A local team here in the Albany area recently received the junior varsity national rowing championship. Great, right? The team was flying high as the coach led the team in the win. Everything changed when the coach received a message: You’re done. Fired. The rowing coach was canned after winning the championship. He was told via text message: Turn in your keys and credit card. The board of directors made the decision to fire the championship coach. Did the coach commit gross negligence at all time? No.
No matter the reason, right or wrong, leadership must treat termination with dignity.
In the case of the rowing coach, look at how it was done: via text message. That is an impersonal and a poor legal way of notifying someone. Actually, the message was ambiguous: turn in your credit card and keys. Are new keys and cards being issued? Is there a problem with the keys or cards? The rowing coach was not issued a letter, given a phone call, or even a visit from the team leadership. This type of behavior in an organization produces anxiety, criticism, doubt, and conveys an image of secrecy. In addition, it alienates constituents because there is a lack of clarity, accountability, and communication.
Leaders need to bring dignity to a situation in which an employee needs to be let go.
Consult legal counsel before you take any action in order to ensure the organization or church is not violating and local, state, or federal laws. Lawyers can help frame the language and terms of the termination. “We’ve heard rumors of [fill in the blank].” No judge is going to agree with an employee termination because of rumors.
Give the employee a chance to improve. To protect the organization and employee, make clear, realistic goals to improve performance on a timeline. This allows the employer to give a clear reason why the employee was let go or helps the person to do better work.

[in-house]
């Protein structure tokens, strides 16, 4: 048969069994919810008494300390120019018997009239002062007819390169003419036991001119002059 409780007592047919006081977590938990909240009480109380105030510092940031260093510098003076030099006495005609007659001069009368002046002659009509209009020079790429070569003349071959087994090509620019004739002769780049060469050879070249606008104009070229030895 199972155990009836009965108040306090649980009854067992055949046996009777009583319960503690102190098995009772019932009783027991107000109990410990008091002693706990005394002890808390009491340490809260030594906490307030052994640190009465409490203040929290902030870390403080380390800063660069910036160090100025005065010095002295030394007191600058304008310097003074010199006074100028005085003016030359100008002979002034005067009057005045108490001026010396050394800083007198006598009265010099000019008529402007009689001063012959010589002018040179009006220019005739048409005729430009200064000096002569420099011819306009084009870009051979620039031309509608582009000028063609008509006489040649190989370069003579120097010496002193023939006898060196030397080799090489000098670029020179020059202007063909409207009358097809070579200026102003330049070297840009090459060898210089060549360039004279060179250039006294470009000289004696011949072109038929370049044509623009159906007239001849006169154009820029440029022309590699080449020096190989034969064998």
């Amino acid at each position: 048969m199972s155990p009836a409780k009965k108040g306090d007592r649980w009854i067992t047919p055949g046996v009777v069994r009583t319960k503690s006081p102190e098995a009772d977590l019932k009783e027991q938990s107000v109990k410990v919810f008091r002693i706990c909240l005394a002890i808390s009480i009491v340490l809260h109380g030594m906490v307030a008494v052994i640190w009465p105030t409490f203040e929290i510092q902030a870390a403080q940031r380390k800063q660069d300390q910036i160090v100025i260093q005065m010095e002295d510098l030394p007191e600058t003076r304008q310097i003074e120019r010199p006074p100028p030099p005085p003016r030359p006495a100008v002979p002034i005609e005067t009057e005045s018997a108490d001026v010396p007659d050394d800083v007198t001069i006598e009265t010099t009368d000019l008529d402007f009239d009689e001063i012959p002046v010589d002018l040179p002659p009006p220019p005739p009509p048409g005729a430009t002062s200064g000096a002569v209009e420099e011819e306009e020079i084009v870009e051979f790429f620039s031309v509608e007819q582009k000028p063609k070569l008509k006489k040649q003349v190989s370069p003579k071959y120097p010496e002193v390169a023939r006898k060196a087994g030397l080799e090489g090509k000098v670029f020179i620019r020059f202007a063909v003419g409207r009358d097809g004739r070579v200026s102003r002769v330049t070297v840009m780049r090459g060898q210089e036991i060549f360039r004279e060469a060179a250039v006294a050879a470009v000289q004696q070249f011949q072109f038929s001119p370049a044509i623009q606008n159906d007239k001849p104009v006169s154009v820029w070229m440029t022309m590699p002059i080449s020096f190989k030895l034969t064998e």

A face-to-face meeting is required to explain in simple plan language that the employee is being let go, a brief reason why, and instructions for the exiting process. Have at least one other person present in order to verify any details which may need to be shared later.
Everything needs to be documented to protect the employer and employee. The ability to bring dignity to a termination to reduce tension will help the employee and will help the organization or church to depart well.
Tell the truth to people. People will naturally ask, “What happened to Jim?” In a polite and honest way, tell the person that the employee was let go, and you cannot discuss particulars. Commit to listening and not sharing all the dirty details. If gross negligence was committed, address it with a letter when the termination occurs and prepare leaders to respond in a healthy way.
Thank the employee for his or her service. Be professional, but not chummy, with the employee. This is not a happy day for the employee. Consider a financial severance as a way to thank the employee or to lessen the blow.
Be prepared for emotions that may spring up. People are not robots. Letting an employee go will weigh heavy on them because it is their source of income. Tears, angry words, or silence are some ways people handle bad news. Staying calm and collected will reduce tensions.
Remember, you manage problems, not people. You lead people. That is the difference between management and leadership. Treating people as problems is cold and inhumane. Leaders treat people with dignity even when they have the reluctant duty to fire someone.